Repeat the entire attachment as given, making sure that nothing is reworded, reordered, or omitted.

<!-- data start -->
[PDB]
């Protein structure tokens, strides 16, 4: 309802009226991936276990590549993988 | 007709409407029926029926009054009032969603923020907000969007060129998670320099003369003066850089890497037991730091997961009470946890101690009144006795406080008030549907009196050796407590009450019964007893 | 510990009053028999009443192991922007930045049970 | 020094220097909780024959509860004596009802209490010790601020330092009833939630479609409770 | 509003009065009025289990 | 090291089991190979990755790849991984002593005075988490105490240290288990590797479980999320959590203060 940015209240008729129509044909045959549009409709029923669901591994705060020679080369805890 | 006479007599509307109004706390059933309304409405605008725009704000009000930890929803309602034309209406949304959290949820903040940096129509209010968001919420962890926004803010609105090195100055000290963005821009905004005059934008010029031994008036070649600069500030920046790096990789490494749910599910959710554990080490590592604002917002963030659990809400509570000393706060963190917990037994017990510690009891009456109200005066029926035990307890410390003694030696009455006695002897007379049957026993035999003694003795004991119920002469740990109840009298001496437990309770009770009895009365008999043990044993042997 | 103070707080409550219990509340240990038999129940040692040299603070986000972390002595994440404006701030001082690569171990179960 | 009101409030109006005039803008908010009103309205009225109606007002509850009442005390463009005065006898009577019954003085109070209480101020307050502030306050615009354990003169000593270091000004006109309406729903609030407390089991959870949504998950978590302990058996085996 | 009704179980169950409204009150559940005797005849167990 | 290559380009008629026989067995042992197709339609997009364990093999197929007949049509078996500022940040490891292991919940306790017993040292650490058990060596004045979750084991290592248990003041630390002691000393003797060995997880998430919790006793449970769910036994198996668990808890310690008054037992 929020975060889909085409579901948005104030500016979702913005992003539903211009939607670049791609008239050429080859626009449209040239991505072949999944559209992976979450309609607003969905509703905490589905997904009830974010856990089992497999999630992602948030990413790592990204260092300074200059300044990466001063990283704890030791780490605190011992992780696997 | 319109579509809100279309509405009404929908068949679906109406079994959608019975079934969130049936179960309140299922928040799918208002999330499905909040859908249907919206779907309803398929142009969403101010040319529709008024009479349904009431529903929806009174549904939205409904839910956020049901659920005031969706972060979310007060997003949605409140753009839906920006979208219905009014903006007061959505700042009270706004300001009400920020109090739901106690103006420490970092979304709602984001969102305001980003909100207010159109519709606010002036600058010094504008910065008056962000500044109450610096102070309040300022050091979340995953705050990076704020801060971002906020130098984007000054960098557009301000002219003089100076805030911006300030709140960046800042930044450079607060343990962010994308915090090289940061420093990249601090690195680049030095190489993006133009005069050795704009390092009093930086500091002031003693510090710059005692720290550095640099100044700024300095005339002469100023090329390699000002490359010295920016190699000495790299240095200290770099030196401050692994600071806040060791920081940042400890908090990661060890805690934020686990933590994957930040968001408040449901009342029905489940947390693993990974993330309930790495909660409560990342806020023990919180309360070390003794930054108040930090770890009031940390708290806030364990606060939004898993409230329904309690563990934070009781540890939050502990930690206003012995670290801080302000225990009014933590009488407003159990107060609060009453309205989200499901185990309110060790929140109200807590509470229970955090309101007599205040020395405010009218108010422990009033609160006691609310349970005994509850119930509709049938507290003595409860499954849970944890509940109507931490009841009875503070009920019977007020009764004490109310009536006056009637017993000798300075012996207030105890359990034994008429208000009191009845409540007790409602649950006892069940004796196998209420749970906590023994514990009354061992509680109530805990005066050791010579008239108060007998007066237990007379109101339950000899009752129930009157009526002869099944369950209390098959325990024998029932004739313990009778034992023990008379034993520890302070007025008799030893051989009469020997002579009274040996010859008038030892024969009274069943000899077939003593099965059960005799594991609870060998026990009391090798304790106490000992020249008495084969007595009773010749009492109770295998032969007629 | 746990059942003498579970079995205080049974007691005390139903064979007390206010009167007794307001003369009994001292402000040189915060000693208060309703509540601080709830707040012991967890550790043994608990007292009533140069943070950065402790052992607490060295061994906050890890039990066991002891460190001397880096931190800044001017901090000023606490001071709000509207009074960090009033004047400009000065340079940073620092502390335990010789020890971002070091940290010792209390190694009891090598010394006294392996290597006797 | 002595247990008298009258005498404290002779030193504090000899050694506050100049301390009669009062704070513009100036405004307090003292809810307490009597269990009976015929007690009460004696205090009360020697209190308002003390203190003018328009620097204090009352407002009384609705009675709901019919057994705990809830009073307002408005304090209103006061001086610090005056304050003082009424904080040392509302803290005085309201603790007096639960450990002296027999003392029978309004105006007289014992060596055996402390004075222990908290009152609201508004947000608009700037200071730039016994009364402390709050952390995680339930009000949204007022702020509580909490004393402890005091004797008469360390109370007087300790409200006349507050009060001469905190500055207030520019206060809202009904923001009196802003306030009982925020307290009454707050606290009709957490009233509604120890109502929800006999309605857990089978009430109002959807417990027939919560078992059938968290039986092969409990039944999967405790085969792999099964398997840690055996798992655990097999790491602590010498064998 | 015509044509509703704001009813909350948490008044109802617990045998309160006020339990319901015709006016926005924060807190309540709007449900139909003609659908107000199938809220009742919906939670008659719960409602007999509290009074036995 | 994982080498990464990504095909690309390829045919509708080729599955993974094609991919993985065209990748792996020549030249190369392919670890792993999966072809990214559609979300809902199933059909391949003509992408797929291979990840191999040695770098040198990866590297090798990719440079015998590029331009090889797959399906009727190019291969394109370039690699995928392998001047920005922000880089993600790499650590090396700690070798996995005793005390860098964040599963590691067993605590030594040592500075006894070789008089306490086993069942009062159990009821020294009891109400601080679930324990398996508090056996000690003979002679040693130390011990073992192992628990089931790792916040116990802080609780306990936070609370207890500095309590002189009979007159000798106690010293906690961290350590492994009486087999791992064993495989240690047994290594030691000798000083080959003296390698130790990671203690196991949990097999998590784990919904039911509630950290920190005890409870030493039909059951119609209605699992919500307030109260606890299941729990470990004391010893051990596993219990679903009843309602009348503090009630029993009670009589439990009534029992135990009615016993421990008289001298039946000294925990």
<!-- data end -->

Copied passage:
[PDB]
């Protein structure tokens, strides 16, 4: 309802009226991936276990590549993988 | 007709409407029926029926009054009032969603923020907000969007060129998670320099003369003066850089890497037991730091997961009470946890101690009144006795406080008030549907009196050796407590009450019964007893 | 510990009053028999009443192991922007930045049970 | 020094220097909780024959509860004596009802209490010790601020330092009833939630479609409770 | 509003009065009025289990 | 090291089991190979990755790849991984002593005075988490105490240290288990590797479980999320959590203060 940015209240008729129509044909045959549009409709029923669901591994705060020679080369805890 | 006479007599509307109004706390059933309304409405605008725009704000009000930890929803309602034309209406949304959290949820903040940096129509209010968001919420962890926004803010609105090195100055000290963005821009905004005059934008010029031994008036070649600069500030920046790096990789490494749910599910959710554990080490590592604002917002963030659990809400509570000393706060963190917990037994017990510690009891009456109200005066029926035990307890410390003694030696009455006695002897007379049957026993035999003694003795004991119920002469740990109840009298001496437990309770009770009895009365008999043990044993042997 | 103070707080409550219990509340240990038999129940040692040299603070986000972390002595994440404006701030001082690569171990179960 | 009101409030109006005039803008908010009103309205009225109606007002509850009442005390463009005065006898009577019954003085109070209480101020307050502030306050615009354990003169000593270091000004006109309406729903609030407390089991959870949504998950978590302990058996085996 | 009704179980169950409204009150559940005797005849167990 | 290559380009008629026989067995042992197709339609997009364990093999197929007949049509078996500022940040490891292991919940306790017993040292650490058990060596004045979750084991290592248990003041630390002691000393003797060995997880998430919790006793449970769910036994198996668990808890310690008054037992 929020975060889909085409579901948005104030500016979702913005992003539903211009939607670049791609008239050429080859626009449209040239991505072949999944559209992976979450309609607003969905509703905490589905997904009830974010856990089992497999999630992602948030990413790592990204260092300074200059300044990466001063990283704890030791780490605190011992992780696997 | 319109579509809100279309509405009404929908068949679906109406079994959608019975079934969130049936179960309140299922928040799918208002999330499905909040859908249907919206779907309803398929142009969403101010040319529709008024009479349904009431529903929806009174549904939205409904839910956020049901659920005031969706972060979310007060997003949605409140753009839906920006979208219905009014903006007061959505700042009270706004300001009400920020109090739901106690103006420490970092979304709602984001969102305001980003909100207010159109519709606010002036600058010094504008910065008056962000500044109450610096102070309040300022050091979340995953705050990076704020801060971002906020130098984007000054960098557009301000002219003089100076805030911006300030709140960046800042930044450079607060343990962010994308915090090289940061420093990249601090690195680049030095190489993006133009005069050795704009390092009093930086500091002031003693510090710059005692720290550095640099100044700024300095005339002469100023090329390699000002490359010295920016190699000495790299240095200290770099030196401050692994600071806040060791920081940042400890908090990661060890805690934020686990933590994957930040968001408040449901009342029905489940947390693993990974993330309930790495909660409560990342806020023990919180309360070390003794930054108040930090770890009031940390708290806030364990606060939004898993409230329904309690563990934070009781540890939050502990930690206003012995670290801080302000225990009014933590009488407003159990107060609060009453309205989200499901185990309110060790929140109200807590509470229970955090309101007599205040020395405010009218108010422990009033609160006691609310349970005994509850119930509709049938507290003595409860499954849970944890509940109507931490009841009875503070009920019977007020009764004490109310009536006056009637017993000798300075012996207030105890359990034994008429208000009191009845409540007790409602649950006892069940004796196998209420749970906590023994514990009354061992509680109530805990005066050791010579008239108060007998007066237990007379109101339950000899009752129930009157009526002869099944369950209390098959325990024998029932004739313990009778034992023990008379034993520890302070007025008799030893051989009469020997002579009274040996010859008038030892024969009274069943000899077939003593099965059960005799594991609870060998026990009391090798304790106490000992020249008495084969007595009773010749009492109770295998032969007629 | 746990059942003498579970079995205080049974007691005390139903064979007390206010009167007794307001003369009994001292402000040189915060000693208060309703509540601080709830707040012991967890550790043994608990007292009533140069943070950065402790052992607490060295061994906050890890039990066991002891460190001397880096931190800044001017901090000023606490001071709000509207009074960090009033004047400009000065340079940073620092502390335990010789020890971002070091940290010792209390190694009891090598010394006294392996290597006797 | 002595247990008298009258005498404290002779030193504090000899050694506050100049301390009669009062704070513009100036405004307090003292809810307490009597269990009976015929007690009460004696205090009360020697209190308002003390203190003018328009620097204090009352407002009384609705009675709901019919057994705990809830009073307002408005304090209103006061001086610090005056304050003082009424904080040392509302803290005085309201603790007096639960450990002296027999003392029978309004105006007289014992060596055996402390004075222990908290009152609201508004947000608009700037200071730039016994009364402390709050952390995680339930009000949204007022702020509580909490004393402890005091004797008469360390109370007087300790409200006349507050009060001469905190500055207030520019206060809202009904923001009196802003306030009982925020307290009454707050606290009709957490009233509604120890109502929800006999309605857990089978009430109002959807417990027939919560078992059938968290039986092969409990039944999967405790085969792999099964398997840690055996798992655990097999790491602590010498064998 | 015509044509509703704001009813909350948490008044109802617990045998309160006020339990319901015709006016926005924060807190309540709007449900139909003609659908107000199938809220009742919906939670008659719960409602007999509290009074036995 | 994982080498990464990504095909690309390829045919509708080729599955993974094609991919993985065209990748792996020549030249190369392919670890792993999966072809990214559609979300809902199933059909391949003509992408797929291979990840191999040695770098040198990866590297090798990719440079015998590029331009090889797959399906009727190019291969394109370039690699995928392998001047920005922000880089993600790499650590090396700690070798996995005793005390860098964040599963590691067993605590030594040592500075006894070789008089306490086993069942009062159990009821020294009891109400601080679930324990398996508090056996000690003979002679040693130390011990073992192992628990089931790792916040116990802080609780306990936070609370207890500095309590002189009979007159000798106690010293906690961290350590492994009486087999791992064993495989240690047994290594030691000798000083080959003296390698130790990671203690196991949990097999998590784990919904039911509630950290920190005890409870030493039909059951119609209605699992919500307030109260606890299941729990470990004391010893051990596993219990679903009843309602009348503090009630029993009670009589439990009534029992135990009615016993421990008289001298039946000294925990």